Eton and Wellington among schools calling for better mental health support for pupils

Eton is part of the Coalition for Youth Mental Health in Schools - Tim Graham/Hulton Archive

Eton and Wellington colleges have warned that pupils are being let down by delays in accessing mental health support after the pandemic lockdown.

The prestigious private schools have joined forces with other prominent independent and state schools to raise the alarm about a “mental health epidemic” since Covid school closures.

“The state of mental health provision in our country has reached a tipping point,” they said in a joint statement.

The Coalition for Youth Mental Health in Schools, which counts Eton and Wellington among its members as well as successful academy chains, said vulnerable pupils were “being let down by delays in the system and insufficient availability of care”.

The schools cited research showing that children in England were waiting 21 weeks on average for a first appointment with the NHS Child and Adolescent Mental Health Services (CAMHS).

The average waiting time recorded in February 2023 had increased by two-thirds in two years.

Little choice but to pay

Research by the coalition found that in some areas, the threshold for accessing CAMHS had tightened so significantly that schools and some parents feel they have little choice but to pay for private services. Some schools have even invested in their own CAMHS-trained nurses.

The coalition is calling on the Government to introduce mandatory waiting time targets so children and young people can access mental health support more quickly.

Sir Hamid Patel, chief executive of Star Academies, a top-performing academy trust, said: “Schools are doing exceptional work to support pupils who are struggling with their mental health, but there is only so much education providers can do alone.

“In the wake of the pandemic, waiting times are growing at the exact time when the need is greatest. There needs to be a much greater focus from Government on youth mental health services to ensure every young person has the opportunity to thrive.”

Rachel Hart, head of life advice at Lady Eleanor Holles School, an independent girls’ school in south-west London, said: “We urge the Government to act now to better equip schools to effectively mitigate the visible and significant impact of lockdowns on our children and young people.”

In a report two years ago, the powerful coalition called for additional investment to increase the number of school counsellors and specialist teachers.

Research they commissioned found that post-lockdown, 62 per cent of young people had become more frequently anxious or worried, 71 per cent more frequently lacked motivation and 42 per cent were more likely not to get any enjoyment out of life.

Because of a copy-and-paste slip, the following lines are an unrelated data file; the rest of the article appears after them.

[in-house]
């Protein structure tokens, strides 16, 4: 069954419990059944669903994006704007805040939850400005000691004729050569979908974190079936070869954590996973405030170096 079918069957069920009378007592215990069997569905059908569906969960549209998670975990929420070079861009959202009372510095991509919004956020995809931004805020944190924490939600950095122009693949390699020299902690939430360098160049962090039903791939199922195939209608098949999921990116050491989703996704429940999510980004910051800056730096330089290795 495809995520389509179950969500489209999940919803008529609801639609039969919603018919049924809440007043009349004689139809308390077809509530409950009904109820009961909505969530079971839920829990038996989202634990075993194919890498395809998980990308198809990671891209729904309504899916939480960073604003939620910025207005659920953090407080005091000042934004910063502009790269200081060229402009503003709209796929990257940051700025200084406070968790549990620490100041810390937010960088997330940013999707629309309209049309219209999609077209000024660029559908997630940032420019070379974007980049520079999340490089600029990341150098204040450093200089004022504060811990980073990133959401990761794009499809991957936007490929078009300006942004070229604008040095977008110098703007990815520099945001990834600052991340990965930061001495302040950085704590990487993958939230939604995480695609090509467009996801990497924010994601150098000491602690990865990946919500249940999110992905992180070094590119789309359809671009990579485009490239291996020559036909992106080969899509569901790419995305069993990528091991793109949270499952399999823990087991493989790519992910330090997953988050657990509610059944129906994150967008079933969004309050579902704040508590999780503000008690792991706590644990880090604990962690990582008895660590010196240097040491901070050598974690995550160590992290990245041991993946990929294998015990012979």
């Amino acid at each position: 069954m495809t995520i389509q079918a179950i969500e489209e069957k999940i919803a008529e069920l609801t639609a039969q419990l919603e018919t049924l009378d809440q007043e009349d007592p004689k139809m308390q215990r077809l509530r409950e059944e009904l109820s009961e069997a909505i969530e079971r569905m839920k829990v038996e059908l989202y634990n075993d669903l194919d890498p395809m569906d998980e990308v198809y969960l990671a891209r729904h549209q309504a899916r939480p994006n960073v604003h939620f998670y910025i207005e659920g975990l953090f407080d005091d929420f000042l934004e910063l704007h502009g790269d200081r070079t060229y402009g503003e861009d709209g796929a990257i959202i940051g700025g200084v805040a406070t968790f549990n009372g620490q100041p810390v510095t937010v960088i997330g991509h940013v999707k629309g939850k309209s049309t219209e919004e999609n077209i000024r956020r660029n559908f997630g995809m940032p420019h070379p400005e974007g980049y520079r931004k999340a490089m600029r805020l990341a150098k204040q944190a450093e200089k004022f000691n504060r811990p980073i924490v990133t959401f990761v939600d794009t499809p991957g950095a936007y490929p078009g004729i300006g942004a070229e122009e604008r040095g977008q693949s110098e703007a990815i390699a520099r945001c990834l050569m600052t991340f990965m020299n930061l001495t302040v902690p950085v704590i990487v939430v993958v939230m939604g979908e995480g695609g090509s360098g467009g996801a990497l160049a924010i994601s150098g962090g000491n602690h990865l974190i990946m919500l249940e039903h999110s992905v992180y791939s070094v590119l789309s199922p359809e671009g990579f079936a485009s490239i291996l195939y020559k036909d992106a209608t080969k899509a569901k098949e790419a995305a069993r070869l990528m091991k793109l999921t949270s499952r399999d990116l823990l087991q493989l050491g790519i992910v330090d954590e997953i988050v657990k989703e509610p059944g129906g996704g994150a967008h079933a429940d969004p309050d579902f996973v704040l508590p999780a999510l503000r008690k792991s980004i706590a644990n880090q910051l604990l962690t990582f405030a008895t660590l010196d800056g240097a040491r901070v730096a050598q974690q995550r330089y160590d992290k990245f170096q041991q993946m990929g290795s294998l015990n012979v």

The schools called for far better provision from CAMHS. However, they will say on Wednesday that their “calls … for urgent action have gone unanswered”.

School observations sessions

The latest report, Solutions for a Crisis, found that pupils using in-school counselling services in some instances were pushed down CAMHS waiting lists. Researchers said this forces schools to decide between offering interim support or postponing it so that the pupil might be able to access specialised assistance sooner.

Public First, a research agency, organised a series of school observations sessions, expert interviews and a review of the available evidence to support the coalition members in making its recommendations.

The schools are calling for teacher training to incorporate mental health education, the establishment of a national network of wellbeing supervisors and a National Survey of Youth Mental Health.

Alice Vicary-Stott, director of safeguarding at Eton College, said: “Coming from a social work background, I am all too familiar with the constraints on public services and the increasing need for well-funded and effective provision for children who are struggling.

“I hope this report will encourage the Government to ensure every child in every school can access the correct support for their individual mental health needs. Staff need to feel empowered to support children and be able to point them to available and appropriate services.”

Jon Needham, director of safeguarding at Oasis Community Learning and vice-chairman of the coalition, said: “Schools are often on the front line when it comes to young people’s mental health issues. We are seeing a significant increase in children who need support, and a worrying decrease in the resources available to them, all within a fractured system that is too difficult for most to navigate.

“It cannot be for schools alone to fix this problem, it calls for all parts of society, families, local authorities, government, health services and charities to work together to give every young person the support they need, when they need it.”